(In this post I share the thoughts that have impressed me the most upon finishing “Shirley” by Charlotte Brontë. Please be careful if you do not wish to be spoiled on any details within the book. You are always welcome to come back and share what stood out to you. 😊)
“The story is told. I think I now see the judicious reader putting on his spectacles to look for the moral. It would be an insult to his sagacity to offer directions. I only say, God speed him in the quest!” (Chapter XXXVII)
This story was such a delight. Overall, it was quite different from Villette and Jane Eyre in terms of plot. However, the craft and style was still the same.
One of the things I was intrigued about this novel was that it would be written in the third person. I wanted to see how it would play out. I was so used to her first person writing and being within the main character’s mind, I wasn’t too sure I would like it. But Charlotte Brontë still managed to create such an engaging and even entertaining narrator. I loved it! A few moments that stand out to me were when the narrator engages us to peer over Louis Moore’s shoulder to get a glimpse of what he was writing. That was fun. Or when the narrator would delight over the choice of words she would use. Or, when the narrator suggested that it was not necessary to read a whole chapter. Not read a whole chapter? I don’t think so lol. Of course curiosity got the best of me, and I read it. And of course, she was right it wasn’t really necessary to the story but I’m still glad I read it. There were other ways she engaged us as a reader but those are the ones that come to mind for now.
Another thing that stood out to me was how colorful this book was throughout with the descriptions of different flowers. I’d often go to google and look up the flowers she would mention so now I have images of beautiful flowers saved to my phone. Towards the end, I realized that the narrator was telling the story of a setting in time that no longer existed. The place as described in the story no longer looks as beautiful due to the changes brought about by industrialization. I think that’s why there may have been a lot of descriptive writing which I enjoyed. Although, I still don’t understand exactly who was telling the story but it was interesting how it was revealed towards the end. All I know is that she was talking to someone named Martha, a housekeeper but not sure who the person speaking might be. I wasn’t sure if it got the impression that the narrator was related to Caroline or Shirley or simply knew of them. I would have to reread to see if I can understand.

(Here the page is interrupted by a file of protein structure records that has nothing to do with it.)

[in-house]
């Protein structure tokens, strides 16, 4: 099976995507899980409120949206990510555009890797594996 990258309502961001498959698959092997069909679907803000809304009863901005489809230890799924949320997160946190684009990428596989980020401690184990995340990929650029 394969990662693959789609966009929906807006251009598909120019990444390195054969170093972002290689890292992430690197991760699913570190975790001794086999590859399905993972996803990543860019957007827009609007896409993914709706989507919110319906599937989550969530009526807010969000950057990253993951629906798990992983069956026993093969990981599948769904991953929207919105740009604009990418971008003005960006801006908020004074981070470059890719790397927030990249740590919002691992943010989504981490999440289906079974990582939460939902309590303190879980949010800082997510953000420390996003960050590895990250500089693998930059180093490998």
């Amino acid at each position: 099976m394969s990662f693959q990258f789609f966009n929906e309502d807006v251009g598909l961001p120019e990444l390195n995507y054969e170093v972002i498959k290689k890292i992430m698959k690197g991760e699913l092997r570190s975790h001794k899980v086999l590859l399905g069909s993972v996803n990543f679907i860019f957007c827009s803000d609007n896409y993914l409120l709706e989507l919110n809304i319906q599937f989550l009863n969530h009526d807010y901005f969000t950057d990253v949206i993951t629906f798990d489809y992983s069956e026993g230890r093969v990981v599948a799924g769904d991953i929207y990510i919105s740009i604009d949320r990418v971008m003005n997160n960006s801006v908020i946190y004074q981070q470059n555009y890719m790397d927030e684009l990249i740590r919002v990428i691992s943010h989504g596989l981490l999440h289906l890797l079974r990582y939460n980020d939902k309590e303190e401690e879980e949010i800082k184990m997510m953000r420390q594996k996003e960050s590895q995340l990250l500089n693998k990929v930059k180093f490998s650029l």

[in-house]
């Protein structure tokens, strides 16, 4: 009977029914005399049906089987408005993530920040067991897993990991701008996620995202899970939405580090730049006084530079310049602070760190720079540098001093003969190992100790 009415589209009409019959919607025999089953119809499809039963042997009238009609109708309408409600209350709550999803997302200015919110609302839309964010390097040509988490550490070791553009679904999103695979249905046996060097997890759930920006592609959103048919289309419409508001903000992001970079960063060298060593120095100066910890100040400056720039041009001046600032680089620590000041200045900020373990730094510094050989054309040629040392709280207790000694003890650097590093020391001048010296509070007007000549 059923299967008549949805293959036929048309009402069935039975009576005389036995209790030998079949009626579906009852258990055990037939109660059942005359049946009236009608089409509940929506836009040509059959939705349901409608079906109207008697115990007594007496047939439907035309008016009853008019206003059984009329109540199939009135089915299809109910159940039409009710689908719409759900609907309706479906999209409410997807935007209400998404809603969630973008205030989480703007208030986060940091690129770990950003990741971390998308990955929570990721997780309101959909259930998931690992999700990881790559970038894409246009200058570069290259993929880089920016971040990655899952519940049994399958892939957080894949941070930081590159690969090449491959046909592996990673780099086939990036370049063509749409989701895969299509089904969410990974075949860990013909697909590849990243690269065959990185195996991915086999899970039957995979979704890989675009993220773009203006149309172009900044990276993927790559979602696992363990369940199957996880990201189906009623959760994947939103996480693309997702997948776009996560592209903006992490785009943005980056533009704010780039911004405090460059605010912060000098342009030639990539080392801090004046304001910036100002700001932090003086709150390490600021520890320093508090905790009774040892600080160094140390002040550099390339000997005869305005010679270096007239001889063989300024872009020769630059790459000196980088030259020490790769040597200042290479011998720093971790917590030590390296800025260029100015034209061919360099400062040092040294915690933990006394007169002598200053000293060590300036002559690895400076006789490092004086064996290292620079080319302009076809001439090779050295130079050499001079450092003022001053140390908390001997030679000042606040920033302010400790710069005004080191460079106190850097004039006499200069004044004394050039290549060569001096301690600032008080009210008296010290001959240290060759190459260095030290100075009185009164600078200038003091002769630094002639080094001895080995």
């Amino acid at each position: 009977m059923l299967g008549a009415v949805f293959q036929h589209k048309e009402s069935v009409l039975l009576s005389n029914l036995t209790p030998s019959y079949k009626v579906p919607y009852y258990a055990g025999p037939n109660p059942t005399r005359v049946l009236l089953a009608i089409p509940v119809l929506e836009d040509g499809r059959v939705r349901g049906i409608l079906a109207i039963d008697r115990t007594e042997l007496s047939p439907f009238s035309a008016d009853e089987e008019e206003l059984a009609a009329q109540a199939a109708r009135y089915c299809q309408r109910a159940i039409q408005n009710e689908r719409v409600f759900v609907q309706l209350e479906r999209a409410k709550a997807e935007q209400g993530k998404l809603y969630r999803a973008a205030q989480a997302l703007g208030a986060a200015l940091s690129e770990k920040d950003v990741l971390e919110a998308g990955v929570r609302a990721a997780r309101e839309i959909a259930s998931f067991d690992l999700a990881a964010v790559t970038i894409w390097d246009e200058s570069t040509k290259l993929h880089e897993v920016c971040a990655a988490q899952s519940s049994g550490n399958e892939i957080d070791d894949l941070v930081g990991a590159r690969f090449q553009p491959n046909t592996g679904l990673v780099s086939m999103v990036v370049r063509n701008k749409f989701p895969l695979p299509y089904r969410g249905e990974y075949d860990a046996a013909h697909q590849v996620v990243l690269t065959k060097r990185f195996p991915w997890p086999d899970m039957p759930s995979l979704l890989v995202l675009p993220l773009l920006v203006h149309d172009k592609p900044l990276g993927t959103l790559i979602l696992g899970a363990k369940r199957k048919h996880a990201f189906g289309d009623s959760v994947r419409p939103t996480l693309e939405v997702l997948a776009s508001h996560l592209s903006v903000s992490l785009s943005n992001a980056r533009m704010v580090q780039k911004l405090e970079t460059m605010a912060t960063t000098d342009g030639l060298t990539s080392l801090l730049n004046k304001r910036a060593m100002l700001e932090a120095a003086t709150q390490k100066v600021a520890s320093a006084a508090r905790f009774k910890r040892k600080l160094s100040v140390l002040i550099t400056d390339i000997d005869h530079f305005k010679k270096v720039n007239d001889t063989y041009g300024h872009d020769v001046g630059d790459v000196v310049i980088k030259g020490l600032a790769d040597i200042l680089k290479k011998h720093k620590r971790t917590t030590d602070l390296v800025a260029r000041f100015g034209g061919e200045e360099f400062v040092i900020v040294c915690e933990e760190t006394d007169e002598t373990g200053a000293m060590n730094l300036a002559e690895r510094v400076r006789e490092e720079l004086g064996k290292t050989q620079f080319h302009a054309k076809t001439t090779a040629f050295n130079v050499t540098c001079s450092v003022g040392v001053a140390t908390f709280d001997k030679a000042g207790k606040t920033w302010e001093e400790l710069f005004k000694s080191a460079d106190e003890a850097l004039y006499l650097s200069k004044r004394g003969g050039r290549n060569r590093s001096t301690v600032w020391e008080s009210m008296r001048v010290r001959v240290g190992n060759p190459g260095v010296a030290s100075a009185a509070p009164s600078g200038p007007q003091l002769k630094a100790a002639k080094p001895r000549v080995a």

Lastly, Shirley. She won my heart. I love how particular she was about who she would marry because she knew that she wanted to be instructed by this person. She wanted him to be benevolent and have good judgement. My favorite part was her exchange with Louis Moore when they expressed their feelings for one another. I especially loved what Shirley said:
“Mr. Moore,’ said she, looking up with a sweet, open, earnest countenance, ‘teach me and help me to be good. I do not ask you to take off my shoulders all the cares and duties of property, but I ask you to share the burden, and to show me how to sustain my part well. Your judgment is well balanced, your heart is kind, your principles are sound. I know you are wise; I feel you are benevolent; I believe you are conscientious. Be my companion through life; “be my guide where I am ignorant; be my master where I am faulty; be my friend always!” (Chapter XXXVI)
There were many other things that I admired about this novel but for now, these are the things that impressed on me the most.
“Her book has perhaps been a good one; it has refreshed, refilled, rewarmed her heart; it has set her brain astir, furnished her mind with pictures.” (Chapter XXII)
Thank you for reading!